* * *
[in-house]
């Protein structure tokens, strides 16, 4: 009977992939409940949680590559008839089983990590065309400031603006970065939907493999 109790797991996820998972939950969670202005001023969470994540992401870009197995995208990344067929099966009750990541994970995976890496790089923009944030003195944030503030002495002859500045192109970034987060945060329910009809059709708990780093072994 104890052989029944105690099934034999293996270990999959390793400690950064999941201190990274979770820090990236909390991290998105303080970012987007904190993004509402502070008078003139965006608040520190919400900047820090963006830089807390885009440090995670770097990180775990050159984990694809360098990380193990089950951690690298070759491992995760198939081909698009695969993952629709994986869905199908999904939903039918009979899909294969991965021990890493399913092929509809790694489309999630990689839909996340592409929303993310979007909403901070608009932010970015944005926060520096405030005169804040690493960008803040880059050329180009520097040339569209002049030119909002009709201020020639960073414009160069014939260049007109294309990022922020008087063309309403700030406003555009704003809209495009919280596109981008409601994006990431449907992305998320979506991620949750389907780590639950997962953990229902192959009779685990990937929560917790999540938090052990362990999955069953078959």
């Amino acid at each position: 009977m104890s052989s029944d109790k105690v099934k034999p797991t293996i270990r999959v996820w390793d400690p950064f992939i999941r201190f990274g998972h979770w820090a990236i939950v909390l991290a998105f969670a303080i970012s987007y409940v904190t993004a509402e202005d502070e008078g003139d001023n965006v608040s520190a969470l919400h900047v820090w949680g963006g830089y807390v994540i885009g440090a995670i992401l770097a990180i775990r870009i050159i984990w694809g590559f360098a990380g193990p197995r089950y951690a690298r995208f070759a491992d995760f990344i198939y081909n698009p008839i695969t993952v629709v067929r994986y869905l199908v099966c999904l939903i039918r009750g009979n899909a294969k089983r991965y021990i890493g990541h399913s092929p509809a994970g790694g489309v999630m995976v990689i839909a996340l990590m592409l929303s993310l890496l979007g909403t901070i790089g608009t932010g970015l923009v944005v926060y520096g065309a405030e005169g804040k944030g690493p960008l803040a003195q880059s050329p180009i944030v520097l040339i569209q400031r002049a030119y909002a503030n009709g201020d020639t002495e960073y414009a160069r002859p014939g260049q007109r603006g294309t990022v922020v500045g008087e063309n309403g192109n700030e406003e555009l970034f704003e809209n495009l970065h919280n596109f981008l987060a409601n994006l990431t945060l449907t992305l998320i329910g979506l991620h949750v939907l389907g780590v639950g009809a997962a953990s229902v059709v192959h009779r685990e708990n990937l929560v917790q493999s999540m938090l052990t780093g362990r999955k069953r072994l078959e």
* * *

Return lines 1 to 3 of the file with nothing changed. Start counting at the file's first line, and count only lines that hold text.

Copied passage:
[in-house]
């Protein structure tokens, strides 16, 4: 009977992939409940949680590559008839089983990590065309400031603006970065939907493999 109790797991996820998972939950969670202005001023969470994540992401870009197995995208990344067929099966009750990541994970995976890496790089923009944030003195944030503030002495002859500045192109970034987060945060329910009809059709708990780093072994 104890052989029944105690099934034999293996270990999959390793400690950064999941201190990274979770820090990236909390991290998105303080970012987007904190993004509402502070008078003139965006608040520190919400900047820090963006830089807390885009440090995670770097990180775990050159984990694809360098990380193990089950951690690298070759491992995760198939081909698009695969993952629709994986869905199908999904939903039918009979899909294969991965021990890493399913092929509809790694489309999630990689839909996340592409929303993310979007909403901070608009932010970015944005926060520096405030005169804040690493960008803040880059050329180009520097040339569209002049030119909002009709201020020639960073414009160069014939260049007109294309990022922020008087063309309403700030406003555009704003809209495009919280596109981008409601994006990431449907992305998320979506991620949750389907780590639950997962953990229902192959009779685990990937929560917790999540938090052990362990999955069953078959």
């Amino acid at each position: 009977m104890s052989s029944d109790k105690v099934k034999p797991t293996i270990r999959v996820w390793d400690p950064f992939i999941r201190f990274g998972h979770w820090a990236i939950v909390l991290a998105f969670a303080i970012s987007y409940v904190t993004a509402e202005d502070e008078g003139d001023n965006v608040s520190a969470l919400h900047v820090w949680g963006g830089y807390v994540i885009g440090a995670i992401l770097a990180i775990r870009i050159i984990w694809g590559f360098a990380g193990p197995r089950y951690a690298r995208f070759a491992d995760f990344i198939y081909n698009p008839i695969t993952v629709v067929r994986y869905l199908v099966c999904l939903i039918r009750g009979n899909a294969k089983r991965y021990i890493g990541h399913s092929p509809a994970g790694g489309v999630m995976v990689i839909a996340l990590m592409l929303s993310l890496l979007g909403t901070i790089g608009t932010g970015l923009v944005v926060y520096g065309a405030e005169g804040k944030g690493p960008l803040a003195q880059s050329p180009i944030v520097l040339i569209q400031r002049a030119y909002a503030n009709g201020d020639t002495e960073y414009a160069r002859p014939g260049q007109r603006g294309t990022v922020v500045g008087e063309n309403g192109n700030e406003e555009l970034f704003e809209n495009l970065h919280n596109f981008l987060a409601n994006l990431t945060l449907t992305l998320i329910g979506l991620h949750v939907l389907g780590v639950g009809a997962a953990s229902v059709v192959h009779r685990e708990n990937l929560v917790q493999s999540m938090l052990t780093g362990r999955k069953r072994l078959e």